Imagine waking up every day with an insatiable urge to shop. The second you get a chance, you check the racks and sales, desperate for the perfect gift, the perfect blouse, or anything to make your shopping trip worthwhile.
As you leave the store with a bag full of stuff, you’re over the moon with familiar feelings of euphoria and accomplishment. Unfortunately, this feeling is rather short-lived; soon, you’ll need to buy something else – something better – to maintain your glow.
For a lot of people, this is what addictive and compulsive spending looks like. Instead of getting high on drugs, addicted shoppers get high on the thrill of the chase and the excitement of buying something new.
And as with any other addictive behavior, problems arise when a compulsive shopper can’t stop searching for their next big rush. As their lives unravel, many addicted spenders begin to hide their purchases, lie about them, or use creative accounting to maintain a secret, separate life.
And if there’s one thing addicted shoppers always seem to have in common, it’s most certainly debt. Without an endless supply of money, it’s almost inevitable for compulsive shoppers to turn to credit to fulfill their high.
The problem is, the contentment never lasts for long. The debt and financial consequences, on the other hand, could last forever if the addicted shopper doesn’t change.
Life as an Addicted Spender
Lauren Greutman, author of the new Amazon bestseller “,” knows exactly what this life is like. Before Lauren and her husband Mark had a financial reckoning, Lauren was addicted to shopping at stores like Target and Hobby Lobby.
“Walking into those big red doors, grabbing a bright red shopping cart, and parading through the clean aisles of my favorite store was something I would do on a regular basis,” Greutman writes on . “Those Target items would be calling out my name, and before I knew it I had walked away spending over $100.”
While occasionally dropping $100 at Target may not spell disaster, Greutman’s problems escalated substantially over time. Eventually, she even racked up $40,000 in credit card debt, most of which she kept secret from her husband. In the worst of times, she was even hiding new purchases in her car.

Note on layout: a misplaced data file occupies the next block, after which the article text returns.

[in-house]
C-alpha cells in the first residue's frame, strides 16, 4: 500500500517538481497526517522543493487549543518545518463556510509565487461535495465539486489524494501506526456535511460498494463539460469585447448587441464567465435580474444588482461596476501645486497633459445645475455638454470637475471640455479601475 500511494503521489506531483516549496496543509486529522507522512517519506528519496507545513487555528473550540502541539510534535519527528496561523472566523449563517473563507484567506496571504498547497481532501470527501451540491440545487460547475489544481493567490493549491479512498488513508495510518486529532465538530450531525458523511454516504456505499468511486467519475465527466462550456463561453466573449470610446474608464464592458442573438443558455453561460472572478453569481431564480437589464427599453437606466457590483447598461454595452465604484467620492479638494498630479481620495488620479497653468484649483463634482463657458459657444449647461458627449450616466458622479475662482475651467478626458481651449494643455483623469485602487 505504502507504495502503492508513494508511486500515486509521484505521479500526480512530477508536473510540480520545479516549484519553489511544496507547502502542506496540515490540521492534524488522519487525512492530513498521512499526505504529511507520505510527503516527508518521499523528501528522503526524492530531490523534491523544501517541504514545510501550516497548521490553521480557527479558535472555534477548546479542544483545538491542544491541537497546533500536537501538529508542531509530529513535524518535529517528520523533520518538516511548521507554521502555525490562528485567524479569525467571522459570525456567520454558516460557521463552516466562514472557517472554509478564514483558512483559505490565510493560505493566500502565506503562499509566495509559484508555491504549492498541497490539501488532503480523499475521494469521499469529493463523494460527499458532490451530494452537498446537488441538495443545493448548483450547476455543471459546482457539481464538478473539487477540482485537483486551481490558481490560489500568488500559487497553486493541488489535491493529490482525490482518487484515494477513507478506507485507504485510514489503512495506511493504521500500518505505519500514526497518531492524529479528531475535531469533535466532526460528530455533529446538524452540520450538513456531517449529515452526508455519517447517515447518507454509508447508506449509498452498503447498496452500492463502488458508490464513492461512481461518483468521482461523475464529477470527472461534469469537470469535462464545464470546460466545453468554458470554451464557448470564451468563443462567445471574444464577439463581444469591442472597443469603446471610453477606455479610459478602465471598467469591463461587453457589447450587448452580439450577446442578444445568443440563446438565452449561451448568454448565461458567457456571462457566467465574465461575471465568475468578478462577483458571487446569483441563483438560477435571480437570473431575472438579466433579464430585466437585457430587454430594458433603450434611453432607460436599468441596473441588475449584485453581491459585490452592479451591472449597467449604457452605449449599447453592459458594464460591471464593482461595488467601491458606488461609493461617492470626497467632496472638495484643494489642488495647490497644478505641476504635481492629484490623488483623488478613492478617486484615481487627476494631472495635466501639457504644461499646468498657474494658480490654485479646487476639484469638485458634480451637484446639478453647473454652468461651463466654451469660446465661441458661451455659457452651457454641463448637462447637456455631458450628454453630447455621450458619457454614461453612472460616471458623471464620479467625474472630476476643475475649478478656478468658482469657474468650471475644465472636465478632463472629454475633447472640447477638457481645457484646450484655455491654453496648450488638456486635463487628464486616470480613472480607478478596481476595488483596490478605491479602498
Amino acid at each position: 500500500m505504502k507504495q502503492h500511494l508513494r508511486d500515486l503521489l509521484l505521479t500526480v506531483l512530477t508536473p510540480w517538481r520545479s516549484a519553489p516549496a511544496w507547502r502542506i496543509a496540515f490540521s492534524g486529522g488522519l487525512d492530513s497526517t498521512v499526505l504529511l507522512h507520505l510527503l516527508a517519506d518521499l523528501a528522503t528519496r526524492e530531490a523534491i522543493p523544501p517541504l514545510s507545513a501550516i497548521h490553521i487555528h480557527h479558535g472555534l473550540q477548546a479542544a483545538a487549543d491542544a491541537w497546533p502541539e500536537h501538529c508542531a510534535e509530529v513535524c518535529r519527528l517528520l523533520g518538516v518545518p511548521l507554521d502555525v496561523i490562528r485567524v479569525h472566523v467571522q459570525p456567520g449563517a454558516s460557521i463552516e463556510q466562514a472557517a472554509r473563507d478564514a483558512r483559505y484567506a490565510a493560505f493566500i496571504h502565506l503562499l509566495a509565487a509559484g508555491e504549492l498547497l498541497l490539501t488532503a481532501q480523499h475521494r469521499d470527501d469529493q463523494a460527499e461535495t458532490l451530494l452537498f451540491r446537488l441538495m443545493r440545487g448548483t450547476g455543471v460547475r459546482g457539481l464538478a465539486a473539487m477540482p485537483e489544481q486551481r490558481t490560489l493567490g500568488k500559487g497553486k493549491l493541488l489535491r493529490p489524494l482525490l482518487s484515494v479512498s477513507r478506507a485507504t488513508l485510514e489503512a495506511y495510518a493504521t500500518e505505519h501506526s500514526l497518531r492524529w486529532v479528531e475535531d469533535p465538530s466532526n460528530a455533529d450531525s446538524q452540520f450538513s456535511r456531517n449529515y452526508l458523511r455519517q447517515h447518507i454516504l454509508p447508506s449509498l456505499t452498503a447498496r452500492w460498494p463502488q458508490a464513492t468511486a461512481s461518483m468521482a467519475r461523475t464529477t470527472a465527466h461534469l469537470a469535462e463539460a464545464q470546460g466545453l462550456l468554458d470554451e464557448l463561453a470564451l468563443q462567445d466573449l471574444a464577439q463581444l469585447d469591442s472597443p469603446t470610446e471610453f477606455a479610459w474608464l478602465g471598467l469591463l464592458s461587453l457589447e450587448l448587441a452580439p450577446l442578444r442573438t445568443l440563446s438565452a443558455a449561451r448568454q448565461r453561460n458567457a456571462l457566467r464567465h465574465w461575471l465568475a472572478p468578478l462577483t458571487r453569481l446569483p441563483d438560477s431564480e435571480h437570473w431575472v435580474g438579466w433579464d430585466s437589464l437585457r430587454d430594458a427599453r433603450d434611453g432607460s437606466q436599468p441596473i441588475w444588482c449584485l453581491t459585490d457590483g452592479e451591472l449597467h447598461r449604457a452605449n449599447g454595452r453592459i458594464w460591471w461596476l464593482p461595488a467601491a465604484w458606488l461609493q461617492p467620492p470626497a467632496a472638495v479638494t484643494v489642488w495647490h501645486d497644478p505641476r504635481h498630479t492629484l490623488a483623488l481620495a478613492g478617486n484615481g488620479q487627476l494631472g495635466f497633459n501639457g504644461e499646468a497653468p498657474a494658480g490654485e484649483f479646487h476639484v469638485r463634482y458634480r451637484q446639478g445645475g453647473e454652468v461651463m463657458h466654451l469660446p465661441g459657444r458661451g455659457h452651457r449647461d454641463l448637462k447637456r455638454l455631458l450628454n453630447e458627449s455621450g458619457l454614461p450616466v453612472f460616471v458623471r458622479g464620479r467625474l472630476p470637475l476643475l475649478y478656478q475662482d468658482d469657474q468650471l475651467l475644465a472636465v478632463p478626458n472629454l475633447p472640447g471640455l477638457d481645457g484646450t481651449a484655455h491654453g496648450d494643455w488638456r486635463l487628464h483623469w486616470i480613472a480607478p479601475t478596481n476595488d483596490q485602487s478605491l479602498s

Greutman’s behavior is typical of a truly addicted spender, says Dr. Sheila Shilati, addiction specialist and COO at in Malibu, Calif.
As Dr. Shilati notes, addicted spenders struggle with impulsive purchases, irrelevant purchases or binge buying, an excessive amount of time spent shopping online or at department stores, and significant ongoing credit card debt. The lifestyle that most addicted spenders endure often leads to anxiety, depression, and obsessive thinking.
“Hiding purchases from loved ones, feeling guilt or shame around spending, spending more money than one has, and a feeling of euphoria upon purchasing that lasts a short time,” are other hallmarks of an addicted spender, notes Shilati.
“Spending addiction is not much different than the compulsions for drugs or alcohol,” she says. “The effects of the purchasing still relay the same feel-good messages to the mid-brain, thus supporting the urge to want to purchase again and again.”
And so, on and on it goes. Like an alcoholic who turns to booze, addicted spenders buy things to fulfill a need and cover their pain, then rush out to buy more when the high wears off. And just like any other addiction, you can’t necessarily stop just because you want to.
The First Step for an Addicted Spender: Telling Someone
According to Greutman, one of her biggest “a-ha” moments came when she tried to stop overspending, but found she couldn’t. Although she knew deep down her spending was causing issues, she had trouble taking steps to break the cycle. As Greutman has discovered since, not being able to quit is extremely typical of addicted and compulsive spenders.
Fortunately, Greutman was able to tell her husband about their issues before they got worse. From there, they could work on recovering together.
“The day that I laid all of our credit card bills out on our bed and asked Mark to join me was a day that would forever change our financial future,” writes Greutman. Finally tired of living a lie, she told Mark everything – the struggles she was having keeping track of their money, the grand total of their credit card debt, and how she needed help.
After that conversation, Greutman and her husband got on the same financial page for the first time. From that moment on, Greutman began focusing on her transformation from an addicted spender to a recovering one.
How to Become a ‘Recovering Spender’
It’s been six years since Greutman confessed her shopping sins with her husband and turned her life around. Since then, she has become one of the top frugality experts online, scoring a recurring role on The Today Show and building one of the best frugality “mom blogs” on the web.